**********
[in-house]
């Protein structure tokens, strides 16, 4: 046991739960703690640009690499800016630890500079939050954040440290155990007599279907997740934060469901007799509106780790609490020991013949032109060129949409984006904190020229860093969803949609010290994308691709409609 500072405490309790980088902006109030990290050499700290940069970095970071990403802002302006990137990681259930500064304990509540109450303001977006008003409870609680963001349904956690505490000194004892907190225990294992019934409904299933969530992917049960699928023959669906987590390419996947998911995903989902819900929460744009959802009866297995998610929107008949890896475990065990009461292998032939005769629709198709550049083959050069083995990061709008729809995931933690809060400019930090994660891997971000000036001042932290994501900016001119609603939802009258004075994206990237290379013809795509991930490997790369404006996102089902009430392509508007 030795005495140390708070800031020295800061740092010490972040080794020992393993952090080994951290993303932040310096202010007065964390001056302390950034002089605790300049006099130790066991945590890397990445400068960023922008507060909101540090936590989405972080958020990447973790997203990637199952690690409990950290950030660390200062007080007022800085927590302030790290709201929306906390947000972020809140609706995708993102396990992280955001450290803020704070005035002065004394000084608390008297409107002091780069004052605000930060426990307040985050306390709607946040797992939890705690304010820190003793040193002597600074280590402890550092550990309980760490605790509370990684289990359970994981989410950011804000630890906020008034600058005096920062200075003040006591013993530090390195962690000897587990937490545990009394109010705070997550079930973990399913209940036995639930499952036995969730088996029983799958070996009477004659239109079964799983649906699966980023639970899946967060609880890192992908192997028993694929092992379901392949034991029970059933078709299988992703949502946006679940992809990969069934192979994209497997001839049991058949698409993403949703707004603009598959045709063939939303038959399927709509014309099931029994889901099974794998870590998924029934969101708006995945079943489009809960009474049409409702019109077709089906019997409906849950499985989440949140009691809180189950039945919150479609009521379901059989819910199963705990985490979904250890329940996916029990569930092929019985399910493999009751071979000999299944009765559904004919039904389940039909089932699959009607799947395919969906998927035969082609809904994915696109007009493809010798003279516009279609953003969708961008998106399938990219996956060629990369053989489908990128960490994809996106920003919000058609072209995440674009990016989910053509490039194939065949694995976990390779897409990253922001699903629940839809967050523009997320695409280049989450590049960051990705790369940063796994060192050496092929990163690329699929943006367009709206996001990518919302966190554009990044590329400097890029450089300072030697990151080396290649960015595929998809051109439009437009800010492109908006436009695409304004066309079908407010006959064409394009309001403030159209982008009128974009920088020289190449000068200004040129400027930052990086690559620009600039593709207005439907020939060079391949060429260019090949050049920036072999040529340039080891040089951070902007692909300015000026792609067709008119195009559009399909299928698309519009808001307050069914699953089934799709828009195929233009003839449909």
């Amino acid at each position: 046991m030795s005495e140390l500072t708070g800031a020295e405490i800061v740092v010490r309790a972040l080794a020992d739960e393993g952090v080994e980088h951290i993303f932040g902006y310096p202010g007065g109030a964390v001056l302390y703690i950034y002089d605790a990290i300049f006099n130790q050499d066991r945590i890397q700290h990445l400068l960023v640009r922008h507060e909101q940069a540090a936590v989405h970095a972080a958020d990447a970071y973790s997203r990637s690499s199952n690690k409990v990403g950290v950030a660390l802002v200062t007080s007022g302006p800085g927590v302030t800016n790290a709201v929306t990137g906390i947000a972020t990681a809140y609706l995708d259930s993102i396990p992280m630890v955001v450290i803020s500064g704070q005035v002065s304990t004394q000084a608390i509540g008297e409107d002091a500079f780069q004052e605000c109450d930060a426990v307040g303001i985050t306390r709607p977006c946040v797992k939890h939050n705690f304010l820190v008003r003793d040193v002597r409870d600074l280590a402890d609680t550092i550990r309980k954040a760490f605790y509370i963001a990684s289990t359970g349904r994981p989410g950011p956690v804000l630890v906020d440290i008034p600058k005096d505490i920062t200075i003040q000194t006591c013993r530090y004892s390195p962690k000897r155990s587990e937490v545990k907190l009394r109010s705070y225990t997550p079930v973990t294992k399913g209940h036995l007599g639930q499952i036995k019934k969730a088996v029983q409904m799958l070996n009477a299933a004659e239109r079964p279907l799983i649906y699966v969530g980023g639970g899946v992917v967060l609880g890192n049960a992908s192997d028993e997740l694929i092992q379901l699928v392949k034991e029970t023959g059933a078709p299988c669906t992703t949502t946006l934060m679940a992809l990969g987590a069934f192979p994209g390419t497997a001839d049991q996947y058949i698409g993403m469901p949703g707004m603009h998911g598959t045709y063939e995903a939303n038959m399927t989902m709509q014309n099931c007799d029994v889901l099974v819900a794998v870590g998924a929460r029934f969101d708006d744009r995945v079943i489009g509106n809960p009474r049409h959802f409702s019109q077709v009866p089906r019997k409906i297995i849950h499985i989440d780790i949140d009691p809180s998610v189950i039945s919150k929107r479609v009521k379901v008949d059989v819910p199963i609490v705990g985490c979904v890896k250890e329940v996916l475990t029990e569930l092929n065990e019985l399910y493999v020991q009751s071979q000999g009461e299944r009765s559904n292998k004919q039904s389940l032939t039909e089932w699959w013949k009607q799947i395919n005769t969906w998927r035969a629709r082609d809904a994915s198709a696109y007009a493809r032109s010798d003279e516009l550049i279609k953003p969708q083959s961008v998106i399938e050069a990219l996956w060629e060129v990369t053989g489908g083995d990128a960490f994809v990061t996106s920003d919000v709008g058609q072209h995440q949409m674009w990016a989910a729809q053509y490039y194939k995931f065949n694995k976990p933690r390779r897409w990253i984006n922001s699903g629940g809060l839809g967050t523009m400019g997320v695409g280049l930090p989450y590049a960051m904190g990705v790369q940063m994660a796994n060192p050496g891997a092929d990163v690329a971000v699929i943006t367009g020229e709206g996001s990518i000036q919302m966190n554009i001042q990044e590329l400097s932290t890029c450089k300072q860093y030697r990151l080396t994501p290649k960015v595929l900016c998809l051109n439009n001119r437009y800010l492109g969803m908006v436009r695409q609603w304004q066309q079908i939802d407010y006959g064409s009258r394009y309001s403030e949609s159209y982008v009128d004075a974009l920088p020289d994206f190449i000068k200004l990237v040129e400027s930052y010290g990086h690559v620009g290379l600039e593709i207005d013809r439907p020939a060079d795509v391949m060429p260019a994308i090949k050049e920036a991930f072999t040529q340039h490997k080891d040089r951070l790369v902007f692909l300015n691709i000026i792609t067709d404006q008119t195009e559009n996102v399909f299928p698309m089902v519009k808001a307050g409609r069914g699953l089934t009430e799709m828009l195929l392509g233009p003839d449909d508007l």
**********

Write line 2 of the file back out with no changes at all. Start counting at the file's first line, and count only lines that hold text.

């Protein structure tokens, strides 16, 4: 046991739960703690640009690499800016630890500079939050954040440290155990007599279907997740934060469901007799509106780790609490020991013949032109060129949409984006904190020229860093969803949609010290994308691709409609 500072405490309790980088902006109030990290050499700290940069970095970071990403802002302006990137990681259930500064304990509540109450303001977006008003409870609680963001349904956690505490000194004892907190225990294992019934409904299933969530992917049960699928023959669906987590390419996947998911995903989902819900929460744009959802009866297995998610929107008949890896475990065990009461292998032939005769629709198709550049083959050069083995990061709008729809995931933690809060400019930090994660891997971000000036001042932290994501900016001119609603939802009258004075994206990237290379013809795509991930490997790369404006996102089902009430392509508007 030795005495140390708070800031020295800061740092010490972040080794020992393993952090080994951290993303932040310096202010007065964390001056302390950034002089605790300049006099130790066991945590890397990445400068960023922008507060909101540090936590989405972080958020990447973790997203990637199952690690409990950290950030660390200062007080007022800085927590302030790290709201929306906390947000972020809140609706995708993102396990992280955001450290803020704070005035002065004394000084608390008297409107002091780069004052605000930060426990307040985050306390709607946040797992939890705690304010820190003793040193002597600074280590402890550092550990309980760490605790509370990684289990359970994981989410950011804000630890906020008034600058005096920062200075003040006591013993530090390195962690000897587990937490545990009394109010705070997550079930973990399913209940036995639930499952036995969730088996029983799958070996009477004659239109079964799983649906699966980023639970899946967060609880890192992908192997028993694929092992379901392949034991029970059933078709299988992703949502946006679940992809990969069934192979994209497997001839049991058949698409993403949703707004603009598959045709063939939303038959399927709509014309099931029994889901099974794998870590998924029934969101708006995945079943489009809960009474049409409702019109077709089906019997409906849950499985989440949140009691809180189950039945919150479609009521379901059989819910199963705990985490979904250890329940996916029990569930092929019985399910493999009751071979000999299944009765559904004919039904389940039909089932699959009607799947395919969906998927035969082609809904994915696109007009493809010798003279516009279609953003969708961008998106399938990219996956060629990369053989489908990128960490994809996106920003919000058609072209995440674009990016989910053509490039194939065949694995976990390779897409990253922001699903629940839809967050523009997320695409280049989450590049960051990705790369940063796994060192050496092929990163690329699929943006367009709206996001990518919302966190554009990044590329400097890029450089300072030697990151080396290649960015595929998809051109439009437009800010492109908006436009695409304004066309079908407010006959064409394009309001403030159209982008009128974009920088020289190449000068200004040129400027930052990086690559620009600039593709207005439907020939060079391949060429260019090949050049920036072999040529340039080891040089951070902007692909300015000026792609067709008119195009559009399909299928698309519009808001307050069914699953089934799709828009195929233009003839449909």